I was never too keen on using a pack for hydration, mostly as the thought of having my back covered by anything for up to about 16 hours in humid heat made me quite uneasy, but the top male and female riders all had hydration packs — so maybe my logic was flawed? Something for next year. Maybe.
With Moots being a titanium specialist, it was only natural to fit the bike with lightweight titanium pedals in the form of Crankbrother’s Eggbeater 11s. The 11s gave me a few issues initially, as they were difficult to clip into, however after persevering and wearing the cleats in, the action of clipping in went from becoming a conscious chore to clipping in and out without thought. The pedals performed brilliantly with no issues whatsoever after this bedding in period.
So how did the race actually go? Well it was a fairly bittersweet experience in all honesty. I achieved my main target of actually just finishing, but what was more surprising was how strong I felt for the entire day. This would usually be a good combination, except for the fact that I had about two and a half hours of mechanicals and stoppage time which killed the race buzz that was floating around at the start of the day.
Both the front and rear Clement X’PLOR MSOs that were set up tubeless had issues. The rear suffered from a slow leak from the day before (which I stupidly chose to ignore) and the front had a sudden and extreme loss of pressure about 20 miles into the Kanza. This meant I had to start running inner tubes in the front which opened me up to inevitable and unavoidable snakebite punctures when hitting the rougher rocks that occasionally cropped up during Kansas’ seemingly endless farm roads.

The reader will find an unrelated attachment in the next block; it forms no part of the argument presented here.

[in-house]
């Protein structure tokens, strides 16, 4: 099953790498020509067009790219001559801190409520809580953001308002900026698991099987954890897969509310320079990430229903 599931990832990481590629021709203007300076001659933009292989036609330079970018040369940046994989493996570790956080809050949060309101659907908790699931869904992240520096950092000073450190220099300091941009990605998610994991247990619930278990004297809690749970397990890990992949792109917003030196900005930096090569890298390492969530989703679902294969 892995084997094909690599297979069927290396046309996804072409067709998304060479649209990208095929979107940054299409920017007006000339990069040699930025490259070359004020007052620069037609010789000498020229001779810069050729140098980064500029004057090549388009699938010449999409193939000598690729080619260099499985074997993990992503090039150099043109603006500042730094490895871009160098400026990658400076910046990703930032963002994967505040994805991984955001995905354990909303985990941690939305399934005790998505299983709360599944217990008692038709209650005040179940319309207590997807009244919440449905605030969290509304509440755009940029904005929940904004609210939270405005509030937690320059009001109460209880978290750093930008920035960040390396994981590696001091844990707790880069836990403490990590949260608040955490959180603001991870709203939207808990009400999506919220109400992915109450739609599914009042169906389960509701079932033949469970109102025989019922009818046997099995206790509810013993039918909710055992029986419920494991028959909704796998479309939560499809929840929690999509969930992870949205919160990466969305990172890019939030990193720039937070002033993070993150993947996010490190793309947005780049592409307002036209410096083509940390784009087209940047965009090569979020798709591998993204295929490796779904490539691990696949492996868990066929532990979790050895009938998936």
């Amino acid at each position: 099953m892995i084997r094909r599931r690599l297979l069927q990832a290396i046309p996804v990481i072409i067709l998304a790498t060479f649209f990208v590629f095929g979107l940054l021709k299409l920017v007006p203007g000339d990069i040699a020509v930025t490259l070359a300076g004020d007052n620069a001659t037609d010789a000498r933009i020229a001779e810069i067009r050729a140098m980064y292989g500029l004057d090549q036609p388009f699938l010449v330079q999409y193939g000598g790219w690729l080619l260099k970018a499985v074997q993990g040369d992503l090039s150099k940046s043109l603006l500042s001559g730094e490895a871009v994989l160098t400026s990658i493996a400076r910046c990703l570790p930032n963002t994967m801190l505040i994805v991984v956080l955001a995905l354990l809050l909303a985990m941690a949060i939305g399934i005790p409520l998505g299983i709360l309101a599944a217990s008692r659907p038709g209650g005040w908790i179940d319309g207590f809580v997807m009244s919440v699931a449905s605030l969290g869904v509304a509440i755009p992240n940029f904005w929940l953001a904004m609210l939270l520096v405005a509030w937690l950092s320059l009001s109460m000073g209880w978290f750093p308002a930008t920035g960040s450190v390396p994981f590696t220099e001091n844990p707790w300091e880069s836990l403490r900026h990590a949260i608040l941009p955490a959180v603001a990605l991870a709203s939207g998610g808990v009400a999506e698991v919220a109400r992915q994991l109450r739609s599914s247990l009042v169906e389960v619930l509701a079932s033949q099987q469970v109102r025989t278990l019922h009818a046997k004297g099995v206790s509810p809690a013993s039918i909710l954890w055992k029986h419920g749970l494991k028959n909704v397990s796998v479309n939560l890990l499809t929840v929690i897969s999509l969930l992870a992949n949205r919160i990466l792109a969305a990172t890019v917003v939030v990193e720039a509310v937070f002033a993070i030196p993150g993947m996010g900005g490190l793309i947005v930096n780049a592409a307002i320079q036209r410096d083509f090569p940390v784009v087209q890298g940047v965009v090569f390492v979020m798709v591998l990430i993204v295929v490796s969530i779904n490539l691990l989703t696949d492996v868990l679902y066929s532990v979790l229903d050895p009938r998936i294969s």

In the early days of the DK, riders had to be entirely self supported and even GPS devices were outlawed, but in the modern day version (I say modern, the DK is still only 11 years old), where participant numbers are hitting four figures for the full 200 mile route, one of the requirements for the Kanza is having your own support crew. This support crew can only offer assistance at the three specified checkpoints (CP) so with this in mind, I thought I’d be able to tackle my puncture woes at CP1. But oh no, I couldn’t even find my support crew, so had to trundle on with the looming paranoia about puncturing at any second.
As a side note, I’d like to thank the guys at Cycle City (based in Kansas City) for helping me with water, food and energy gels at CP1 after I spent 20 minutes riding around the car park unable to find my support crew’s car. It must’ve been a bit strange to see a bearded Brit roll up desperate for sustenance, but I genuinely don’t think I’d have made it to the halfway point on half a bottle of water and the one granola bar I had left without your help!
Rather unsurprisingly, my puncture paranoia turned into reality and I suffered another two snake bikes between CP1 and 2. Thankfully (and I still don’t know who had this foresight) there was a spare pair of X’PLOR MSOs with my support crew (who I actually found at CP2 — hooray!) so I made the decision to swap to fresh rubber — front and rear (and set up tubeless again) before heading on my way for the last 100 miles. Additionally, I set a new personal best for fitting two tubeless tyres at CP2, but that’s all thanks to the Topeak Joeblow Booster.